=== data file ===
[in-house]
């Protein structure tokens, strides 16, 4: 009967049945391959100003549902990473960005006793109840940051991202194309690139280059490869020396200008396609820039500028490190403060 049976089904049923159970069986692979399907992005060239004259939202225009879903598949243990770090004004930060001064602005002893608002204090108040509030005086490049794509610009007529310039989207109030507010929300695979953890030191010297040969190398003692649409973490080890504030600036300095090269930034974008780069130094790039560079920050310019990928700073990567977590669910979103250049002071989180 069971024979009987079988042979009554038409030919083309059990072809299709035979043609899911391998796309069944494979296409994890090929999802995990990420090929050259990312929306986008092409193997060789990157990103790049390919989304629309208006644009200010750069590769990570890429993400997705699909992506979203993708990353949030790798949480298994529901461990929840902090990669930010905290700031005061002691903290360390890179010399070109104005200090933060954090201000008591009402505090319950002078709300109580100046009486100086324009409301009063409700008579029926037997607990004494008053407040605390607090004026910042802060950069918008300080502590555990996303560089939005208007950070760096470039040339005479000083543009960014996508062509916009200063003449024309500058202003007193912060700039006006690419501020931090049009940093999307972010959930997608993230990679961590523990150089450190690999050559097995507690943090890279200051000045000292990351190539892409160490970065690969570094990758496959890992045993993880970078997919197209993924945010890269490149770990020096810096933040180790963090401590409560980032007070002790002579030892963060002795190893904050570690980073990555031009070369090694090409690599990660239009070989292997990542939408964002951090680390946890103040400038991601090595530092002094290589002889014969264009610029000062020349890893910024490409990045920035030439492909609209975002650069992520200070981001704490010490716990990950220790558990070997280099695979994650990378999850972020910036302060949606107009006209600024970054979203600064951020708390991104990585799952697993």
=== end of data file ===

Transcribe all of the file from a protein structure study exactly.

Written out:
[in-house]
């Protein structure tokens, strides 16, 4: 009967049945391959100003549902990473960005006793109840940051991202194309690139280059490869020396200008396609820039500028490190403060 049976089904049923159970069986692979399907992005060239004259939202225009879903598949243990770090004004930060001064602005002893608002204090108040509030005086490049794509610009007529310039989207109030507010929300695979953890030191010297040969190398003692649409973490080890504030600036300095090269930034974008780069130094790039560079920050310019990928700073990567977590669910979103250049002071989180 069971024979009987079988042979009554038409030919083309059990072809299709035979043609899911391998796309069944494979296409994890090929999802995990990420090929050259990312929306986008092409193997060789990157990103790049390919989304629309208006644009200010750069590769990570890429993400997705699909992506979203993708990353949030790798949480298994529901461990929840902090990669930010905290700031005061002691903290360390890179010399070109104005200090933060954090201000008591009402505090319950002078709300109580100046009486100086324009409301009063409700008579029926037997607990004494008053407040605390607090004026910042802060950069918008300080502590555990996303560089939005208007950070760096470039040339005479000083543009960014996508062509916009200063003449024309500058202003007193912060700039006006690419501020931090049009940093999307972010959930997608993230990679961590523990150089450190690999050559097995507690943090890279200051000045000292990351190539892409160490970065690969570094990758496959890992045993993880970078997919197209993924945010890269490149770990020096810096933040180790963090401590409560980032007070002790002579030892963060002795190893904050570690980073990555031009070369090694090409690599990660239009070989292997990542939408964002951090680390946890103040400038991601090595530092002094290589002889014969264009610029000062020349890893910024490409990045920035030439492909609209975002650069992520200070981001704490010490716990990950220790558990070997280099695979994650990378999850972020910036302060949606107009006209600024970054979203600064951020708390991104990585799952697993």